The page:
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July 19, 2016

Common Errors in English Usage with Explanations - Part 39

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    • I am fond of outdoor games; for instance, hockey, football and others and so on and such like.  (wrong)
    • I am fond of outdoor games, for example, football.  (correct)
      • Explanation : After 'for instance' and 'for example' only one or at the most two examples are usually required and additions like 'and others, etc.,' 'and so on' should be omitted. 
    • No, please. (wrong)
    • No, sir, or No, thank you. (depending on the context). (correct)
      • Explanation : 'No, please' is not used. 'Yes, please' and 'No, thank you' are the polite replies when accepting and declining some offer. 'No, sir' is a polite reply to a question asking for information, e.g., 'Has the letter gone?', 'No, sir'. 
    • He made a 360-degree turn in his plans.  (wrong)
    • He made a 180-degree turn in his plans.  (correct)
      • Explanation : When you turn 360 degrees you have completed a circle and are back where you started. So if you want to describe a position that's diametrically opposed to another, the expression you want is not '360 degrees away' but '180 degrees away'. 
    • The budget shortfall was able to be solved by selling brownies.  (wrong)
    • The minister was able to solve the budget shortfall.  (correct)
      • Explanation : People are able to do things, but things are not able to be done. 
    • I did illude to my son's success.  (wrong)
    • I did allude to my son's success.  (correct)
      • Explanation : 'Allude' means refer. There is no such word as 'illude'.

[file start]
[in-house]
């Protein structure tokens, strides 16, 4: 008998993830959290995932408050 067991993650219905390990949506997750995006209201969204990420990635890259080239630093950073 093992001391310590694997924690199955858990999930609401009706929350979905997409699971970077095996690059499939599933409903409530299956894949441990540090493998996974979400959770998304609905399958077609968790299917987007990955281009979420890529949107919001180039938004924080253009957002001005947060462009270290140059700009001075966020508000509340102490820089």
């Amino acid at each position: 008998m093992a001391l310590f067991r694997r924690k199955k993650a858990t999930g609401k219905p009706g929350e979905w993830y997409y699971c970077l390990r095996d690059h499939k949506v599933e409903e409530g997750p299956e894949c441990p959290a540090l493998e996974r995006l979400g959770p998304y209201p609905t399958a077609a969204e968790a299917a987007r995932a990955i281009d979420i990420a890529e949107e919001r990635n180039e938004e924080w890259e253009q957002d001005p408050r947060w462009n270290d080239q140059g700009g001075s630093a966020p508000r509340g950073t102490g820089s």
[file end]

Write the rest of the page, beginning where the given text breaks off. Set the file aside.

• Anyone of the tickets may win.  (wrong)
    • Any one of the tickets may win.  (correct)
      • When it means 'anybody', 'anyone' is spelled as a single word : 'anyone can enter the drawing competition.' But when it means 'any single one,' 'any one' is spelled as two words:' 'any one' of the tickets may win. 
    • It was an anteclimax.   (wrong)
    • It was an anticlimax.   (correct)
      • Explanation : When an exciting, build-up leads to a disappointing end, the result is an anticlimax - the opposite of a climax. The prefix 'anti-' is sued to indicate opposition, whereas the prefix 'ante-' is used to indicate that something precedes something else; so be careful not to misspell this word as 'anteclimax'. 
    • His behaviour is amoral. (wrong)
    • His behaviour is immoral.  (correct)
      • Explanation :  'Amoral' is a rather technical word meaning unrelated to morality or indifferent to morality. When you mean to denounce someone's behaviour, call it 'immoral'. 
    • Enclosed is the shipment as per your order.  (wrong)
    • Enclosed is the shipment you ordered.  (correct)
      • Explanation : The first sentence sounds very old fashioned and pretentious. The meaning is 'in accordance with', or 'in response to the request made', but it is better to avoid these substitutes altogether. 
    • I would like to apprise you of its value.  (wrong)
    • I would like to appraise you of its value.  (correct)
      • Explanation : When you estimate the value of something, you 'appraise' it. When you inform people of a situation, you 'apprise' them of it. 
    • The CEO had a high opinion of himself and as such expected everyone to obey his orders instantly.  (wrong)
    • The CEO was a former drill sergeant, and as such expected everyone to obey his orders instantly.  (correct)
      • Explanation : The expression 'as such' has to refer to some status mentioned earlier. In this case 'such' refers back to 'former drill sergeant'. But often people only imply that which is referred to, as in 'as such'. Here the 'such' cannot logically refer back to 'opinion.' In such a case, replace 'as such' with 'therefore'.
    Shared by Bhargav Gupta Yechuri

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